Fetal cardiology is the study of the unborn child’s heart.
What we do
The fetal cardiology unit at Evelina London Children’s Hospital has an international reputation for diagnosing and managing heart problems in babies before birth.
Heart defects can be detected by a detailed ultrasound scan of a baby’s heart during pregnancy (a ‘fetal echocardiogram’). Approximately 2,000 high risk pregnancies are evaluated in our unit each year.
In most cases, we can reassure parents that their unborn baby’s heart is normal. When parents have been worrying – perhaps because they have another child who was born with a heart problem – this will be very welcome news. In some cases a problem will be detected.
We diagnose over 500 heart abnormalities in babies before birth each year. As well as detecting problems with the way the heart has formed, we can detect abnormal heart rhythms and problems with the heart function.
When serious heart defects are detected, our team of experts are in the best position to provide detailed information, discuss options, make plans for the rest of pregnancy, plan for delivery, and provide support for the family. We have a team of specialist nurses and doctors who provide support for families during their journey with us.
Read our leaflet about our fetal and neonatal imaging programme .
We're part of the heart department at Evelina London. Our facilities include:
We are the only unit in the UK to offer a clinical fetal cardiac MRI service; this may be suggested for particular forms of heart disease for which additional information may be improve the care of the baby.
We work with the maternity services at St Thomas’ Hospital to manage expectant patients whose unborn baby has a major form of heart disease. Our team also provide regular fetal cardiology clinics at King’s College Hospital and Medway Maritime Hospital.
The Royal Brompton Hospital and Guy’s & St Thomas’ Hospitals merged in April 2022. We work with the team within the Royal Brompton Hospital fetal cardiology network to support the delivery of their babies with very critical forms of heart disease.
If your baby is diagnosed with a very critical form of heart disease, we might recommend delivery at St Thomas’ which is the adult hospital situated next to the Evelina London Children’s hospital. This video discusses how babies which require an operation after birth might be managed when delivered at St Thomas’ Hospital.
When serious heart defects are detected, our team of experts are in the best position to provide detailed information, discuss options, make plans for the rest of pregnancy, plan for delivery, and provide support for the family.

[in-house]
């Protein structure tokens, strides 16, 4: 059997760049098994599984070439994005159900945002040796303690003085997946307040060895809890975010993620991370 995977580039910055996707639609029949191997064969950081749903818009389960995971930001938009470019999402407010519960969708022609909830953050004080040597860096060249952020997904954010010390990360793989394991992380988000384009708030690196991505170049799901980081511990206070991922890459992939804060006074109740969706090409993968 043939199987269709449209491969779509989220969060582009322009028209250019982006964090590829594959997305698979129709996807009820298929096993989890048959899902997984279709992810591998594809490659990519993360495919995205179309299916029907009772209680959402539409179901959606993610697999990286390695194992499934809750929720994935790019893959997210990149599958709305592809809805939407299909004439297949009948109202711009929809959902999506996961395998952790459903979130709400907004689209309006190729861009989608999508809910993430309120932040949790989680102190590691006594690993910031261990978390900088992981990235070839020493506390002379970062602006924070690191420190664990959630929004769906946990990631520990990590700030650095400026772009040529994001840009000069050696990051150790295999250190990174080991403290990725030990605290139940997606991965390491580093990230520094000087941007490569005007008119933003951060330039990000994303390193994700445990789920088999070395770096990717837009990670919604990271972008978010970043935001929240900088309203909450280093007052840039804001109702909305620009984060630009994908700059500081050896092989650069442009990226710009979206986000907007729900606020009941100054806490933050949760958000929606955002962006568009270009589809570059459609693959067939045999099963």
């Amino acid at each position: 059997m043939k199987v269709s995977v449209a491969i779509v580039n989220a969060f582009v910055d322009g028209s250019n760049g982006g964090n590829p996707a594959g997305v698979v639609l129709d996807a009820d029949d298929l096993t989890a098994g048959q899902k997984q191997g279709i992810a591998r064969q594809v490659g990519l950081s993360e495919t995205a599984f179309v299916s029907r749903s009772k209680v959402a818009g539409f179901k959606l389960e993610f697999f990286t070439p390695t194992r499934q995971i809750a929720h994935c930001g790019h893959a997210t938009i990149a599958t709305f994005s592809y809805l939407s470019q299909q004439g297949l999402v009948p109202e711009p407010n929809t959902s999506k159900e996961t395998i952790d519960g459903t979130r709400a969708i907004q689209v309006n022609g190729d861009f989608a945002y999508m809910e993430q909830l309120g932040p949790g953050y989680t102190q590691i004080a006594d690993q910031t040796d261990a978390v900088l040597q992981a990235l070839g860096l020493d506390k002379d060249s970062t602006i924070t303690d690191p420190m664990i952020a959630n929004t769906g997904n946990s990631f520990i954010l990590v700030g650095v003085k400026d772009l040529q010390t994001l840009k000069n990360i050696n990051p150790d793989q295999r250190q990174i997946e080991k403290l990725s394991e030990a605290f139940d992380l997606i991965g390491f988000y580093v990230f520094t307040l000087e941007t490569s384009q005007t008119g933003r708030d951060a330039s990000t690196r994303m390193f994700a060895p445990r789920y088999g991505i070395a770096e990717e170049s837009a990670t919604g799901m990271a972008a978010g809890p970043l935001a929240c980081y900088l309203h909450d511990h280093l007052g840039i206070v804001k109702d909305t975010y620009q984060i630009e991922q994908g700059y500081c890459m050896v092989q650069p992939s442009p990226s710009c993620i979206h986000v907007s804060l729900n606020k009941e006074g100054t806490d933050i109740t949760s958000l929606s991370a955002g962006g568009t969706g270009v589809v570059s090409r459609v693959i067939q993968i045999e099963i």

We also have close links with maternity services at St Thomas’ Hospital.
Research supported by our team
We are actively involved in local, national and international research to develop the care for unborn babies with major forms of heart disease.
Approved projects that we run together with King’s College London include:
- iFIND: intelligent Fetal Imaging and Diagnosis – finding new technologies that allow scanning to be carried out with multiple ultrasound probes and improved fetal ultrasound imaging through automated image processing.
- Development of fetal heart MRI – recruiting pregnant women carrying a fetus with congenital heart defect for fetal MRI.
- PROMETHEUS – a randomised prospective trial of machine learning to assist in routine fetal anomaly ultrasound scans. It includes both fetuses with normal hearts and those with congenital heart disease.
- FIMOX (fetal imaging maternal hyperoxia) – assessment of fetal response on ultrasound ± MRI to short period of maternal hyperoxygenation (oxygen delivered by a facial mask to the pregnant women).
- CHIP (the congenital heart disease imaging project) – investigating fetal and neonatal brain development and placental development in the context of congenital heart disease.
- BEATS Study – recruiting participants were the baby has a suspected arrhythmia or is at risk of arrhythmia to assess the fetal heart rhythm using fetal ECG.
We are working with national and international units running studies which collate anonymised data when parents have specifically consented to data-sharing, on some specific heart lesions, for example, aortic stenosis, pulmonary stenosis, Ebstein’s anomaly/tricuspid valve dysplasia, cardiomyopathy. All studies require parental consent to be provided and if you are interested please mention this to the fetal cardiology team.